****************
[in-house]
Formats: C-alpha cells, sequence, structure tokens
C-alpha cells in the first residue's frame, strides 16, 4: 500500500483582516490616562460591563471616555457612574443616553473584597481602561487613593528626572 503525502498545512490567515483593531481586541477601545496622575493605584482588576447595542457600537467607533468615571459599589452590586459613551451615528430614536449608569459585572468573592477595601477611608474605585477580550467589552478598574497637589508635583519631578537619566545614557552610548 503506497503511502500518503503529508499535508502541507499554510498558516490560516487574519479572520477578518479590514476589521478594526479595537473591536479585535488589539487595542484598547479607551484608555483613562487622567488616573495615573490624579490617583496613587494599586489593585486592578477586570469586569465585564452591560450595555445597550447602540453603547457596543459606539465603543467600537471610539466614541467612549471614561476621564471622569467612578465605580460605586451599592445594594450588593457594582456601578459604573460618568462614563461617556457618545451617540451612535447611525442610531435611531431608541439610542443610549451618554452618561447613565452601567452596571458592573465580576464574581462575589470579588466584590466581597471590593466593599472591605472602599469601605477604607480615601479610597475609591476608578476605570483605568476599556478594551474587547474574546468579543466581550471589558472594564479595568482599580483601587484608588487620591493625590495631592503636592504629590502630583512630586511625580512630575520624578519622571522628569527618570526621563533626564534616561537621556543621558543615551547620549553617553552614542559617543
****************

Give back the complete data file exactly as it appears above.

[in-house]
Formats: C-alpha cells, sequence, structure tokens
C-alpha cells in the first residue's frame, strides 16, 4: 500500500483582516490616562460591563471616555457612574443616553473584597481602561487613593528626572 503525502498545512490567515483593531481586541477601545496622575493605584482588576447595542457600537467607533468615571459599589452590586459613551451615528430614536449608569459585572468573592477595601477611608474605585477580550467589552478598574497637589508635583519631578537619566545614557552610548 503506497503511502500518503503529508499535508502541507499554510498558516490560516487574519479572520477578518479590514476589521478594526479595537473591536479585535488589539487595542484598547479607551484608555483613562487622567488616573495615573490624579490617583496613587494599586489593585486592578477586570469586569465585564452591560450595555445597550447602540453603547457596543459606539465603543467600537471610539466614541467612549471614561476621564471622569467612578465605580460605586451599592445594594450588593457594582456601578459604573460618568462614563461617556457618545451617540451612535447611525442610531435611531431608541439610542443610549451618554452618561447613565452601567452596571458592573465580576464574581462575589470579588466584590466581597471590593466593599472591605472602599469601605477604607480615601479610597475609591476608578476605570483605568476599556478594551474587547474574546468579543466581550471589558472594564479595568482599580483601587484608588487620591493625590495631592503636592504629590502630583512630586511625580512630575520624578519622571522628569527618570526621563533626564534616561537621556543621558543615551547620549553617553552614542559617543